"I don't believe God is dead. Just drunk."- John Huston
Sung by Richard Harris / written by Jim Webb
(A curious analogy: - not knowing the origins of Webb's controversial lyrics greatly affect some people's appreciation of this song - or whether you can even appreciate it at all. But I won't get into that here ...)
At the outset, I do wonder if this film - though interesting and enjoyable - is really worth such of any such in-depth analysis? It's not an epic of Oscar proportions. And it's obviously possible to watch Man in the Wilderness and enjoy it without pondering any of the musings that I am about to attempt. However, that never stopped me before.
I have just re-watched Man in the Wilderness - for the first time in many years. I had been disinclined to watch it again at all since I recalled my first viewing - back in 1971 - was a disappointment. But I was a young fool of 23 back then - and may have been impaired in some manner. Now however, I am much more handsome and have risen in brilliance (cough). Not that I wouldn't trade for a second.
Anyway, I now find the film to be a much different experience than it was on my first ride. And I see several points of interest that I had not noticed before. I hope you'll agree.
Firstly, despite Richard Harris' capably and worthy Star Power in the film, John Huston presence in this movie is huge - a VERY LARGE elephant in the room -- though he did not Direct (Richard C. Sarafian, Director) - his stamp and shadow loom all over the movie. And it's damn certain that Huston would not consent to any project that didn't suit him somehow. All his dues had been paid - and then-some.
A brief Bio sketch of Huston becomes necessary:
At the making of the film Huston was already legendary in the Film trade/Arts - having been voted 10 times for Oscars, won Oscars for Directing, Screenwriting and Acting. Many of his films are classics: (The Treasure of the Sierra Madre (1948), Key Largo (1948), The African Queen (1951) (both with Bogart), The Asphalt Jungle (1950), The Red Badge of Courage (1951), Moulin Rouge (1952), Moby Dick (1956), The Unforgiven (1960), The Misfits (1961), Freud (1962), The Night of the Iguana (1964). The Bible: In the Beginning... (1966). Fat City (1972), The Man Who Would Be King (1975), Wise Blood (1979), Under the Volcano (1984), Prizzi's Honor (1985).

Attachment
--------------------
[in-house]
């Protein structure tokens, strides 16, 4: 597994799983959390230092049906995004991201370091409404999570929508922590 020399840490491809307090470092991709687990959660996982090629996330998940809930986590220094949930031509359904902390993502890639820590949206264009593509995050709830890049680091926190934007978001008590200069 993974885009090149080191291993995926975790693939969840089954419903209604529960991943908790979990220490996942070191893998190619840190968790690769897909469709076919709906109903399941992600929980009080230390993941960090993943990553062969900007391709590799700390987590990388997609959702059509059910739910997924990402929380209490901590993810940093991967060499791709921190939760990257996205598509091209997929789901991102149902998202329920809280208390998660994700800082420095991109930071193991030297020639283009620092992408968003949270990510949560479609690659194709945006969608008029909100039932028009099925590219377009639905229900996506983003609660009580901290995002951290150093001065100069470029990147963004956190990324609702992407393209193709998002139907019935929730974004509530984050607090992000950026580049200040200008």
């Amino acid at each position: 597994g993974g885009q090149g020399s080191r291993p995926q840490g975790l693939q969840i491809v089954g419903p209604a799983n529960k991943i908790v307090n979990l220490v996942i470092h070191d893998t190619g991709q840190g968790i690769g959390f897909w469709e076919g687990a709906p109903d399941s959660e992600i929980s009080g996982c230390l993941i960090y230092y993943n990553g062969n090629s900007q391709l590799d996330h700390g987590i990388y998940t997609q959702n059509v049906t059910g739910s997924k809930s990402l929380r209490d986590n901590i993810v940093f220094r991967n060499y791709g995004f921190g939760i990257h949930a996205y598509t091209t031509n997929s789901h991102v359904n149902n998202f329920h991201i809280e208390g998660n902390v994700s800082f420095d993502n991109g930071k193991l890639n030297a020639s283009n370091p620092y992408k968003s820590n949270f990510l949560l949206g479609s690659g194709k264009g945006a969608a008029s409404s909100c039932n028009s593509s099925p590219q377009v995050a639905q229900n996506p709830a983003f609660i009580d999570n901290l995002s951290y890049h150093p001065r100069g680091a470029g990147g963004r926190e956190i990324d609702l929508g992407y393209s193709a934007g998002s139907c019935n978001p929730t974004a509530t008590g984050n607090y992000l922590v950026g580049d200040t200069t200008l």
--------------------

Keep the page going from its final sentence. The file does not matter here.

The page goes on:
Just about all of Huston's movies are a required study for any entering the film trade. Very few people have a legacy such as this.
Huston was raised of rugged, but cultured parents - participated in Vaudevillian circles - was Amateur Lightweight Boxing Championship of California - later in "Mexico became an officer in the cavalry and expert horseman while writing plays on the sly" - later studied Art in Paris, where the sometimes "homeless beggar" continued writing. - returned to America to pay more dues on Broadway - and eventually his first loud flash of fame as screenwriter and director for the Dashiell Hammett mystery yarn The Maltese Falcon (1941). (This movie classic made a superstar out of Humphrey Bogart) - Bio info gleaned from on Intermet Movie Database / IMDB)
Huston Trivia (IMDB):
Often labelled as massively eccentric, Huston was his own man - and there is much more that could be written on him here. I don't think any BioPic could do Huston justice - though Clint Eastwood attempted a snapshot of his character in White Hunter Black Heart (1990). Maybe a long Mini-Series? But even then ...
Strangely, Huston is revealed as strongly religious - and we see plenty of evidence in his films. Most obviously, of course, in The Bible: In the Beginning.. (1966).
But this is also revealed in Man in the Wilderness. As you'll see.
In short, I'd guess that Huston related strongly with Hugh Glass' (Man in the Wilderness) - his character and courage.
That's enough for today ...
Man in the Wilderness / Part 3